“Is she, uh, still staring at me?” Quentin whispered, fidgeting with the pitch control on his turntables.
Heaving out a sigh, Phoebe alternated between hitting her cymbal and snare drum. Her head and shoulders bobbed, following her own rhythm. She flipped one stick in the air, still banging on the drum. Catching it, she glanced at the array of wooden tables, and spotting the back of Milka’s head, she rolled her eyes to Quentin.
“For starters, no. Milka isn’t watching you,” she said, lowering her voice, and a smile broke out on Quentin’s face, “which makes this the perfect time to actually deal with this problem. The ball’s in your corner, Q.”
Quentin clicked his tongue. He adjusted the pitch to a higher volume, the sound of his scratching filling the nearly silent lodge. “Dude, come on. I have no idea how to handle her,” he mumbled, idly rubbing one of the discs.
“Seriously, you brought this on yourself.”
“Have not. No way.” Quentin waved his hands. “I’m not the stalker here.”
“Listen. She’s younger than you. Of course she’s going to…” Phoebe hummed and tapped her chin with a drumstick. “...hm, behave in a way that might seem weird to you but normal for her. She did run away and live in the woods for a while when we all arrived. You and I both know her social skills are...” She bobbed her head from side to side, searching for a polite way to phrase it. “...not on our level.”
Quentin grumbled and tucked his chin to his chest. He raised his gaze, wrinkling his brow and squaring his shoulders. He gnawed on the inside of his mouth and caught eyes with Milka, who had turned in her seat the exact moment he looked. He managed to twist his mouth into a smile, which made the color in Milka’s face darken and her eyes light up. She returned his grin with one so threadbare Quentin doubted he saw it at all.
He spoke out of the corner of his mouth. “She’s doing it again.”
Phoebe smoothed down one of her band name stickers on the side of her bass drum when she noticed the corner peeling. “So, go talk to her.”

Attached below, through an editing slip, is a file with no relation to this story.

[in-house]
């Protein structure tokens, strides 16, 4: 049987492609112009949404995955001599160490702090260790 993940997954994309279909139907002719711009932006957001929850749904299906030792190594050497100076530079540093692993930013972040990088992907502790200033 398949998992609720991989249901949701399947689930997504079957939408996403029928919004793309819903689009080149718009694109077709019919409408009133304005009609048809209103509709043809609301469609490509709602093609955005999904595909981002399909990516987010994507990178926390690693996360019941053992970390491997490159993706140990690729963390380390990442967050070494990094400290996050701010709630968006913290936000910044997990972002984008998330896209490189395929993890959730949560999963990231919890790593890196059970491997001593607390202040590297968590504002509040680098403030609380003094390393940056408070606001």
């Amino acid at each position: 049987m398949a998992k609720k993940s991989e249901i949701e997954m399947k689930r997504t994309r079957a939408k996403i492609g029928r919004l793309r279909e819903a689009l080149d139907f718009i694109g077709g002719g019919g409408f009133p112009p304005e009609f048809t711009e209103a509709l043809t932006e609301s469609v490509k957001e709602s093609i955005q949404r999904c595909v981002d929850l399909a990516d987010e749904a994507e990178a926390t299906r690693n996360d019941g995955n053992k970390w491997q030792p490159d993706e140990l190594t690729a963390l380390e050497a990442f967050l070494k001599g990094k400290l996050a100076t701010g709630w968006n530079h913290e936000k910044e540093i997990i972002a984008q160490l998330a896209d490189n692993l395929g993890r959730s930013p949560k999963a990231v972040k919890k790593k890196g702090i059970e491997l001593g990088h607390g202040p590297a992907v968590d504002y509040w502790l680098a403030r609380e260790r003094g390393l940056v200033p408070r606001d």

“But you love talking at people,” he retorted through gritted teeth as Milka rested her chin on the back of her chair.
Phoebe whipped her head to him, and he could have sworn he felt the air around him sizzle. “I don’t talk ‘at’ people. I talk ‘with’ them to sort out their problems,” she snapped, indignation in each word.
Quentin shushed her, his finger to his lip. He stole another glance at Milka, gritting his molars. She was leering at Phoebe as expected. It seemed he could not go a single band practice without Milka batting her eyelashes at him when she was feeling particularly bold or glaring at Phoebe with all her might whenever they had a slight difference of opinion.
“And I already discussed this at length with you. If you don’t talk about your concern, then this problem will persist,” Phoebe said, pinching her cymbal to silence it. She stood up and tucked her drumsticks into her pocket. Fixing her shirt over them, she said, “I’m gonna go. I need some fresh air. There are no open windows in here, you know?”
He nearly slipped off his cardboard box. He reached out for her, blurting. “But band practice-”
“-is over,” she finished, and she jumped off the stage. Brushing down stray wrinkles on her sleeves, she crossed her arms. “I’m tired of having the same conversations about them. When you want to talk about anything else or actually practice, you know I’ll be ready to receive your telepathic ‘I’m so sorry I ignored my social problems, Pheebs.’”
Quentin groaned behind pursed lips as Phoebe sauntered through the stretch of tables to the front door. He knew she had a point. Their recent band practices devolved into discussions about Milka or Kitty. With Milka frequenting the lodge during their practice, they had spoken in hushed tones, straining their ears to hear. It took a toll on Phoebe, and he could not blame her agitation, especially when he did everything in his power to ignore Milka’s obvious crush on him.
He supposed Milka was a nice girl, but she had taken her affections too far. Wherever he went, she followed. From the lodge, to the docks, to the boy’s cabin, she appeared everywhere. She even materialized in the corner of his eye when he gifted Kitty a lovely wildflower with petals matching the hue and softness of her hair. Quentin hardly remembered the pleasant giddiness of the moment when Milka’s scathing online remarks were posted, dampening his bliss with her quiet, turbulent fury.
Milka’s chair squeaked on the floorboards as soon as the door shut behind Phoebe. Quentin gulped when they caught eyes again. He hoped she would leave for a class, but Milka never attended. Like Mikhail who spent his long, summer days searching for bears, she used her time to observe his every waking moment.
At least, it felt that way. As she approached him, the hair on the back of his neck rose. He tried maintaining his smile, tried keeping his posture straight despite his jittery legs. He fiddled with the pitch, flicking it up and down with his thumb, and when she stood in front of him, he forced himself to leer over his turntables at her.
Wide, doting eyes met him. Milka wrapped her arms behind her back and said, “Hi, Quentin.”
“Hey, hey, Milka,” he chirped, his scarf suddenly too tight around his neck.